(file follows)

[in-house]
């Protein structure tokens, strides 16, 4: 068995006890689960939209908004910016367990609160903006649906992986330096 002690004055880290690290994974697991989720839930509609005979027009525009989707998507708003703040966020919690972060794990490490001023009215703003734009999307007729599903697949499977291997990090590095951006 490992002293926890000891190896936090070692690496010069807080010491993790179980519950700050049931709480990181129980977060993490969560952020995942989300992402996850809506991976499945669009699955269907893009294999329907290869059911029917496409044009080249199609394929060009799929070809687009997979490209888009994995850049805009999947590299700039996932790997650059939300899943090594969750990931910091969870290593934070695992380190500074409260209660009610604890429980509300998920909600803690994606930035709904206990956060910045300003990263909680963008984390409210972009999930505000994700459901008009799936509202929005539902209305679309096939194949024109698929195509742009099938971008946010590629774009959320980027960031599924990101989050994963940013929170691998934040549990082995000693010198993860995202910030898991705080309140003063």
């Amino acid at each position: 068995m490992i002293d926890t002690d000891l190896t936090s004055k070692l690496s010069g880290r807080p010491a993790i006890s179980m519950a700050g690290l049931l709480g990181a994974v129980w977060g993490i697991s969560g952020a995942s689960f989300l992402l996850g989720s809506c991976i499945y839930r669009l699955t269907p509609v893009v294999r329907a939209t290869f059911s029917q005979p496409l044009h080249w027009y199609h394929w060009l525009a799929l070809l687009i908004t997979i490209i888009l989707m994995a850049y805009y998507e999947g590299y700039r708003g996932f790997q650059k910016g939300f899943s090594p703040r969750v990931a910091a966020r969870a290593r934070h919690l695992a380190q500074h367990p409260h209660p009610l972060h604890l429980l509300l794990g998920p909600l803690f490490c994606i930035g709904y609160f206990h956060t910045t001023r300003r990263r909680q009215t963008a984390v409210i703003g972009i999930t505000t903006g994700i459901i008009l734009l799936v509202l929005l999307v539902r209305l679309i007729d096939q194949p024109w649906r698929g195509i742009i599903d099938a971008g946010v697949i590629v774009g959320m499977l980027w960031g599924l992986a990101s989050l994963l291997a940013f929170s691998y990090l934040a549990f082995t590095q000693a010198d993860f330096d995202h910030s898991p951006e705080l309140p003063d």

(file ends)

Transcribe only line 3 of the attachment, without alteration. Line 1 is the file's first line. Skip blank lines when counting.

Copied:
């Amino acid at each position: 068995m490992i002293d926890t002690d000891l190896t936090s004055k070692l690496s010069g880290r807080p010491a993790i006890s179980m519950a700050g690290l049931l709480g990181a994974v129980w977060g993490i697991s969560g952020a995942s689960f989300l992402l996850g989720s809506c991976i499945y839930r669009l699955t269907p509609v893009v294999r329907a939209t290869f059911s029917q005979p496409l044009h080249w027009y199609h394929w060009l525009a799929l070809l687009i908004t997979i490209i888009l989707m994995a850049y805009y998507e999947g590299y700039r708003g996932f790997q650059k910016g939300f899943s090594p703040r969750v990931a910091a966020r969870a290593r934070h919690l695992a380190q500074h367990p409260h209660p009610l972060h604890l429980l509300l794990g998920p909600l803690f490490c994606i930035g709904y609160f206990h956060t910045t001023r300003r990263r909680q009215t963008a984390v409210i703003g972009i999930t505000t903006g994700i459901i008009l734009l799936v509202l929005l999307v539902r209305l679309i007729d096939q194949p024109w649906r698929g195509i742009i599903d099938a971008g946010v697949i590629v774009g959320m499977l980027w960031g599924l992986a990101s989050l994963l291997a940013f929170s691998y990090l934040a549990f082995t590095q000693a010198d993860f330096d995202h910030s898991p951006e705080l309140p003063d």